A line producer is the key manager during the daily operations of a motion picture production. The title is associated with the idea that he or she is the person who is “on the line” on a day-to-day basis.
From the beginning of principal photography, the line producer oversees the budgetary and physical production needs of the shoot.
A finalized or “locked” budget is the one used as the basis for the production to move forward. A key objective of a line producer will be to respect this “locked” budget and to deliver in time.
Line producer Chris Stinton recently spoke to Film Independent, and highlighted what it is like, being a line producer on a film.
Stinton has worked in production on more than 30 features during the last 10 years, his upcoming projects include the biopic Nina about Nina Simone, which is to be directed by Cynthia Mort and It Is What It Is, to be directed by Susanna Fogel.
Stinson has several features in development at his production company, Live Free Or Die Films.
Speaking of how line producers shape up the pre-production process, Stinton said it varies for almost every film project.
“Some films are fully financed when I’m approached and on others some preparation has already taken place,” he said. “Generally speaking, one of the first things I do for any feature is a schedule and a budget”.
“Then we decide where to shoot the film. Often I’ll budget for more than one city for cost comparison purposes. Once we pick a state and city, the first two people I usually hire are the casting director and location manager.”
With regard to working with union crews, Stinton noted that even a low-budget film crew can afford it.
“I’ve done several films that were in the $1.5M range and we were with SAG, WGA, and IATSE on a few of them. All of these unions are somewhat accommodating to low budget films,” he said.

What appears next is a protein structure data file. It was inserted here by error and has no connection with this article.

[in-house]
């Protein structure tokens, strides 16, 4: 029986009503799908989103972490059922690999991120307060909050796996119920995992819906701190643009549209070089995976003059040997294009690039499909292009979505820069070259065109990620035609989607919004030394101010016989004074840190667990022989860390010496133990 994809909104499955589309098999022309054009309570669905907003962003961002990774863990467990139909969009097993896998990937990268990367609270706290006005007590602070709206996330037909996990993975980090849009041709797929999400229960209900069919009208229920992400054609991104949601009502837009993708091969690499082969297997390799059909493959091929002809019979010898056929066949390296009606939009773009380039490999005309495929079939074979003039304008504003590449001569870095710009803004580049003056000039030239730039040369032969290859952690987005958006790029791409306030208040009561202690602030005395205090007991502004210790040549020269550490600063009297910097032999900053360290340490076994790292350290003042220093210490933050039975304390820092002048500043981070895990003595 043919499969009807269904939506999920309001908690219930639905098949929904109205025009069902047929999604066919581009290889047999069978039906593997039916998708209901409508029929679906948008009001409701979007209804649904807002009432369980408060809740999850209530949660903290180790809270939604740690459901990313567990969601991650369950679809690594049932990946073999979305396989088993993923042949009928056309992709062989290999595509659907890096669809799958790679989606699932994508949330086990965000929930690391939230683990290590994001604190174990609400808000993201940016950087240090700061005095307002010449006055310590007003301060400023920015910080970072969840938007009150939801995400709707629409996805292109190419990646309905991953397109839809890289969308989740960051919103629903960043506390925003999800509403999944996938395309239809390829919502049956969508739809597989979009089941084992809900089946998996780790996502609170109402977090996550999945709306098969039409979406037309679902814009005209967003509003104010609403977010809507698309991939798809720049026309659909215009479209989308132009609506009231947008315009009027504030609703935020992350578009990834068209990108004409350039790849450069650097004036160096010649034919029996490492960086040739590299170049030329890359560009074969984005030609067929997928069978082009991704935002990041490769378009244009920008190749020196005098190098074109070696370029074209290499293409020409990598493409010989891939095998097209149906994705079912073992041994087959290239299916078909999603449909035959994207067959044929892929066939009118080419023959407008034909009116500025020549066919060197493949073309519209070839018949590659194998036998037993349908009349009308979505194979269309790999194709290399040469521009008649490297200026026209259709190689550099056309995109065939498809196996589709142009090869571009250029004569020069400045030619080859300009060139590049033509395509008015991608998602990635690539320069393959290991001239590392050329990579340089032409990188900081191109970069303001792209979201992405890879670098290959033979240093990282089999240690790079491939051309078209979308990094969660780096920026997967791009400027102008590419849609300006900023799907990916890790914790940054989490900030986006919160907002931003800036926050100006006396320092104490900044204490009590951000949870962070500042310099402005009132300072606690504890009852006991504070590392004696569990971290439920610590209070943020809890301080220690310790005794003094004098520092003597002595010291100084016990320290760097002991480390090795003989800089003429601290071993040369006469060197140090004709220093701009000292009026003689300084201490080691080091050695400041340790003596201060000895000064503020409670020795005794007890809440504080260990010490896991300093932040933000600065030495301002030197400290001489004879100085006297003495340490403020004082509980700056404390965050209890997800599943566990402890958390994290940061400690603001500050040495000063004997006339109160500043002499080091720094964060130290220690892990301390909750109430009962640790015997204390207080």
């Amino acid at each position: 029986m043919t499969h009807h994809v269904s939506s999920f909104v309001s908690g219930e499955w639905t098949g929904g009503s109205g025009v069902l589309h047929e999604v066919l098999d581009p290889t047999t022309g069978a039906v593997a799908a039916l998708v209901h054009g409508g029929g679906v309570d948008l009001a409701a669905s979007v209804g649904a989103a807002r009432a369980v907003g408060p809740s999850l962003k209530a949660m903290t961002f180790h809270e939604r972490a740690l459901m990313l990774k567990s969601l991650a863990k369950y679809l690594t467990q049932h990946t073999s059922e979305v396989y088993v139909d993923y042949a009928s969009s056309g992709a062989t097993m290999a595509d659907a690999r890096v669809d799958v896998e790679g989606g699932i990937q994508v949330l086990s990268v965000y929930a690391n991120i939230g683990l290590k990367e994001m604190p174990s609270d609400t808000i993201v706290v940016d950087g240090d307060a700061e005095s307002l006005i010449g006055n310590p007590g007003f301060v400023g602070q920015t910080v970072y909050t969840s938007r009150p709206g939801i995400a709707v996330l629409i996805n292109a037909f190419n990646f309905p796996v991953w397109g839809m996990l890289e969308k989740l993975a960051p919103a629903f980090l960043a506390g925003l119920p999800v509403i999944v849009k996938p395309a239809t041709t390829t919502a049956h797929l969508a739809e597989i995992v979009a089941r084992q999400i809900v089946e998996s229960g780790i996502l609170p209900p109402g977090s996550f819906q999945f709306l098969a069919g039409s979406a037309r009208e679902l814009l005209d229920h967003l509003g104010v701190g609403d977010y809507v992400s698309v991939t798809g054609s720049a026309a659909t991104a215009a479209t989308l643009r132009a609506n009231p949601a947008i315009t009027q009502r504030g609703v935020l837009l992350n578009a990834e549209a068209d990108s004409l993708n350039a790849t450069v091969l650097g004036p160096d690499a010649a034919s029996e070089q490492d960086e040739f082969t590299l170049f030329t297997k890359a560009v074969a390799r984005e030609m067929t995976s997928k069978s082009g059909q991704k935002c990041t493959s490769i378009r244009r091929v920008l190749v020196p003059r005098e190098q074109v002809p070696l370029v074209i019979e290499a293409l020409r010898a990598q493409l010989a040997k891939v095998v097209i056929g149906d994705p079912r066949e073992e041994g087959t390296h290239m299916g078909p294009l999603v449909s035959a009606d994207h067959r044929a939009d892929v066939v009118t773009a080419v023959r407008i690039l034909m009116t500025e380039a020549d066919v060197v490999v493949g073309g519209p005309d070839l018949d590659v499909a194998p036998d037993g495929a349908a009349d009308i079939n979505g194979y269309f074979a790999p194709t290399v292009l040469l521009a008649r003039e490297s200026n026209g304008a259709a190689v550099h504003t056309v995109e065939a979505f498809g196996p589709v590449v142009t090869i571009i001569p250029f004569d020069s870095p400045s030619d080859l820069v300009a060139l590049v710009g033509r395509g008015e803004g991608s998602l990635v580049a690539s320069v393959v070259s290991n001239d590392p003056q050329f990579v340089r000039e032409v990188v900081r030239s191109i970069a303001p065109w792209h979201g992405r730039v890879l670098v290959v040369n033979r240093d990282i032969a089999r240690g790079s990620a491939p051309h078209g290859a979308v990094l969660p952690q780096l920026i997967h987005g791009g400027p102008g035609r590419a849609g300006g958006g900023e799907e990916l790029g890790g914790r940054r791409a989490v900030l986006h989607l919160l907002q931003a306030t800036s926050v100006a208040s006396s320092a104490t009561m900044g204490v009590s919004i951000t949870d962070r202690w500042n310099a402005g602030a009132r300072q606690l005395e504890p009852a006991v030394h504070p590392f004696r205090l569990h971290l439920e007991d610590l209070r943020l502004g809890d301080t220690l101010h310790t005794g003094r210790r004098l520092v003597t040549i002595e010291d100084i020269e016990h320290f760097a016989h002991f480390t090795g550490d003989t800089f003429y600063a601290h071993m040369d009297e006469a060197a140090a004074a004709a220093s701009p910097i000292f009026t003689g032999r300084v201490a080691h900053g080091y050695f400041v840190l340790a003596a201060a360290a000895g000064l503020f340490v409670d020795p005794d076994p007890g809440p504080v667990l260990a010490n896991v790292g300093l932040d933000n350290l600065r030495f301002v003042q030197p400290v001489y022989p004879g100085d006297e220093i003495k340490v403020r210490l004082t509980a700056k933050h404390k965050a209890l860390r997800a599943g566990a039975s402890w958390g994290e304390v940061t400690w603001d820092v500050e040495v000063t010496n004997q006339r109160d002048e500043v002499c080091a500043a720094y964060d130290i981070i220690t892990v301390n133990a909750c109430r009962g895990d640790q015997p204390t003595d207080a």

He added that about half of the films he worked on, were “union”.
“One of the main advantages is you get to hire union crewmembers. These days, all of my favorite crewmembers are in IATSE. I’ve never done a non-SAG film as they have rates that accommodate practically any budget,” he said.
Since problems do arise from time to time on a movie set, Stinton expressed his views on how a line producer deals with them.
“Inevitably things on set don’t always go according to plan. Anything from a camera body malfunctioning to a late actor arrival can set you back hours and jeopardize making your day,” he said.
“When this happens I generally have a quick meeting with the director, cinematographer and the 1st AD to discuss what adjustments need to be made to complete the day’s work. Usually there’s a creative workaround to still make the day”.
He added that a few things that can happen to stay on schedule include combining two shots into one shot, which more than once has worked out to be better than the original two shots.
“My favorite 1st ADs make lists with the director of shots (aka “shotlists”) that are time permitting and save those shots for the end of the day. This way, when you’re falling behind schedule, you already know what can be sacrificed. Making those decisions on set in the thick of it is not when I like to solve problems. It’s always best to fix it in prep,” he said.
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